So I wrote this review last month and forgot to post it. Wow, go me.
Anyway, the MOST important thing that I have to say here is:
I met the author!
The book was lovely, the event was lovely, Sabaa was lovely, everything was lovely. <3
Laia is a slave.
Elias is a soldier.
Neither is free.
Under the Martial Empire, defiance is met with death. Those who do not vow their blood and bodies to the Emperor risk the execution of their loved ones and the destruction of all they hold dear.
It is in this brutal world, inspired by ancient Rome, that Laia lives with her grandparents and older brother. The family ekes out an existence in the Empire’s impoverished backstreets. They do not challenge the Empire. They’ve seen what happens to those who do.
But when Laia’s brother is arrested for treason, Laia is forced to make a decision. In exchange for help from rebels who promise to rescue her brother, she will risk her life to spy for them from within the Empire’s greatest military academy.
There, Laia meets Elias, the school’s finest soldier—and secretly, its most unwilling. Elias wants only to be free of the tyranny he’s being trained to enforce. He and Laia will soon realize that their destinies are intertwined—and that their choices will change the fate of the Empire itself.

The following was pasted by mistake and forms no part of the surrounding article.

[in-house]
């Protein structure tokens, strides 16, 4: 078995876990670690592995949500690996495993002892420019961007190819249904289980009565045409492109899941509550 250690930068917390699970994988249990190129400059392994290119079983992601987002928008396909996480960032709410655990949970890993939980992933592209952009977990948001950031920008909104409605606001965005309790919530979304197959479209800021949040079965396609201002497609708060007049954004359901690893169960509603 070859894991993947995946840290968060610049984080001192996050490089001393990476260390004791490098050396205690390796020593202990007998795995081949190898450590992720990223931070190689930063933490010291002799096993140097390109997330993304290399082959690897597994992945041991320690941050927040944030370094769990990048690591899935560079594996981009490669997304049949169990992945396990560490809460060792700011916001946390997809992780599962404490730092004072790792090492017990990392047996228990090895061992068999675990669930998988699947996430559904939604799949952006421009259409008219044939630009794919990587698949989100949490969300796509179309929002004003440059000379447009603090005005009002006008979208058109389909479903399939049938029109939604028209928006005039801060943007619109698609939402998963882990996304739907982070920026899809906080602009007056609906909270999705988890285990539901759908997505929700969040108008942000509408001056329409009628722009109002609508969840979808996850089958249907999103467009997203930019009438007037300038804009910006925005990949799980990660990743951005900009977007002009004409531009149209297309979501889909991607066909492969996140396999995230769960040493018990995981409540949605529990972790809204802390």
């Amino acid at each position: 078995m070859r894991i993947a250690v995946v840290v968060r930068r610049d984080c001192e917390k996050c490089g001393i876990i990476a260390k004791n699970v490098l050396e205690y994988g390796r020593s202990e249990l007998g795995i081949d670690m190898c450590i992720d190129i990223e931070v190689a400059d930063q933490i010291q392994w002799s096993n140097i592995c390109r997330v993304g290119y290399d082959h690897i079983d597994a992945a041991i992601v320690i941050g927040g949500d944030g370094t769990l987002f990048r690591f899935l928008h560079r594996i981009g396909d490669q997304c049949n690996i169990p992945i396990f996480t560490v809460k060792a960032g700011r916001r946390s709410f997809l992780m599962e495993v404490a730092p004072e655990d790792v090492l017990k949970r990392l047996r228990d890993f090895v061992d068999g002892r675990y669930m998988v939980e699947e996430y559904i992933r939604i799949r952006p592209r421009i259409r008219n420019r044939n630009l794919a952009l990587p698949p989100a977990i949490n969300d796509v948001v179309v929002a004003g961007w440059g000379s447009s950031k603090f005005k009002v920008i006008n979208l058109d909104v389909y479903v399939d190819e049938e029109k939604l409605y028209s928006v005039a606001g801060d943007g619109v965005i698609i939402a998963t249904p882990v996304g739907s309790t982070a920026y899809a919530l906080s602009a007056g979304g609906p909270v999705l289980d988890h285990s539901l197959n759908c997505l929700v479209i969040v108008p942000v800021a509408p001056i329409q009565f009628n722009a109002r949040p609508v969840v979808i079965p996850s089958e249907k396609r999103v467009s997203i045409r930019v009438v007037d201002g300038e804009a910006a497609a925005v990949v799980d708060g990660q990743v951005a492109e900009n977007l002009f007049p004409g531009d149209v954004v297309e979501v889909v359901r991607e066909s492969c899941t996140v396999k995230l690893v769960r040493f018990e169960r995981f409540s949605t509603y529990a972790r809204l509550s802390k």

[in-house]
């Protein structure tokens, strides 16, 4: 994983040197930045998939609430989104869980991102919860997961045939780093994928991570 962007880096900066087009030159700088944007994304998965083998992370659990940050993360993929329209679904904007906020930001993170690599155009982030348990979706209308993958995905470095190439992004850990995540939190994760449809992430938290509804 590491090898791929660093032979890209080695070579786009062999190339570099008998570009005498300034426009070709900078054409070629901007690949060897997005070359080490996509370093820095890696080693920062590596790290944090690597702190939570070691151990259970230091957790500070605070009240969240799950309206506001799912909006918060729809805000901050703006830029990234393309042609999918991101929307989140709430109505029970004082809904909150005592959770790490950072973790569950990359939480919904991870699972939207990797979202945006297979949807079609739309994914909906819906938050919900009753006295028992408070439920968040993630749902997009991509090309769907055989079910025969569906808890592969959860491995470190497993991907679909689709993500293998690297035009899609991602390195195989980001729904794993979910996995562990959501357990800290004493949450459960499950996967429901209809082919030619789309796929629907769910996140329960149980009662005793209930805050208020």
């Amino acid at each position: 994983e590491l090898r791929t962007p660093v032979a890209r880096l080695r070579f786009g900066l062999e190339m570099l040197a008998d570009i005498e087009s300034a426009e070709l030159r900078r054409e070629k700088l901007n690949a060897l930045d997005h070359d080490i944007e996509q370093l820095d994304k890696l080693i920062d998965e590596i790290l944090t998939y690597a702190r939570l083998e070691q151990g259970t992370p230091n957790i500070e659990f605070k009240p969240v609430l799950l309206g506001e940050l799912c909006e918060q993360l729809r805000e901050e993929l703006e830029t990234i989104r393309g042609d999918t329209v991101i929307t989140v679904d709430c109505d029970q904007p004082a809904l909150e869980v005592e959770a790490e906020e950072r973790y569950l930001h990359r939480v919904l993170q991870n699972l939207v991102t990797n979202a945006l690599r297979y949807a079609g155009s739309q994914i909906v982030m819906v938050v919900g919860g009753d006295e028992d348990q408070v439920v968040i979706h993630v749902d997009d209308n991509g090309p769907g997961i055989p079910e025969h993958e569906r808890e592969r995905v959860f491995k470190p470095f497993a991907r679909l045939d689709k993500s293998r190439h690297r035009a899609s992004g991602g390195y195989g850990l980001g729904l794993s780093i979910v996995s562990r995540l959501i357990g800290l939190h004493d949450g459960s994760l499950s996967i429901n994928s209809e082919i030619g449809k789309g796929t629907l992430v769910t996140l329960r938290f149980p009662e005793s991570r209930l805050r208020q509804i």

Something to know is that this book was advertised as a standalone. BUT. There is a definite possibility (if the publishers cooperate) that this will be a series. I wish I knew this before reading the book because that ending was a little too open for a standalone, in my opinion. But as series starter, it's totally fine.
My favorite thing about this book is the worldbuilding. It's kind of a mixture of ancient Rome and the ancient middle east, I think, so two thumbs up for not just Western-Europe-Fantasy! I'm always game for some non-medieval-Western-Fantasy. And the depth of this world was just marvelous. I felt totally comfortable in it and such a part of it. I absolutely adore when you can FEEL the world around you - smells and tastes and sounds and everything.